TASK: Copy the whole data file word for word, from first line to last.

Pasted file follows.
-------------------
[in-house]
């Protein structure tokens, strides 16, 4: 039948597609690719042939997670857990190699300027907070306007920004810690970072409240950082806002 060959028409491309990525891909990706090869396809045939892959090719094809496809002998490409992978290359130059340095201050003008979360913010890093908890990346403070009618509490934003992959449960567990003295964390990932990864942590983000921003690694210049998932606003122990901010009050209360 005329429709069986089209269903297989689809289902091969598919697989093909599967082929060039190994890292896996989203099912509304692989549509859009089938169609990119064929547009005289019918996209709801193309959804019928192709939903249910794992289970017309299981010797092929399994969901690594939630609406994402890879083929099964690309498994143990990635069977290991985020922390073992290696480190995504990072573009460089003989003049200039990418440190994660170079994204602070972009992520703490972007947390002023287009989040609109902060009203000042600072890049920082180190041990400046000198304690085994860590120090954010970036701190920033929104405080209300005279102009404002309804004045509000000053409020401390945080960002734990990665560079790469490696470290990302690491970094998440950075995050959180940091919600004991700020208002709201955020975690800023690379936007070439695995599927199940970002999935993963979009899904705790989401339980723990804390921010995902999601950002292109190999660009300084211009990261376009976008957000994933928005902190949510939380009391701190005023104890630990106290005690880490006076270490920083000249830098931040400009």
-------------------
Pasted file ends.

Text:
[in-house]
């Protein structure tokens, strides 16, 4: 039948597609690719042939997670857990190699300027907070306007920004810690970072409240950082806002 060959028409491309990525891909990706090869396809045939892959090719094809496809002998490409992978290359130059340095201050003008979360913010890093908890990346403070009618509490934003992959449960567990003295964390990932990864942590983000921003690694210049998932606003122990901010009050209360 005329429709069986089209269903297989689809289902091969598919697989093909599967082929060039190994890292896996989203099912509304692989549509859009089938169609990119064929547009005289019918996209709801193309959804019928192709939903249910794992289970017309299981010797092929399994969901690594939630609406994402890879083929099964690309498994143990990635069977290991985020922390073992290696480190995504990072573009460089003989003049200039990418440190994660170079994204602070972009992520703490972007947390002023287009989040609109902060009203000042600072890049920082180190041990400046000198304690085994860590120090954010970036701190920033929104405080209300005279102009404002309804004045509000000053409020401390945080960002734990990665560079790469490696470290990302690491970094998440950075995050959180940091919600004991700020208002709201955020975690800023690379936007070439695995599927199940970002999935993963979009899904705790989401339980723990804390921010995902999601950002292109190999660009300084211009990261376009976008957000994933928005902190949510939380009391701190005023104890630990106290005690880490006076270490920083000249830098931040400009």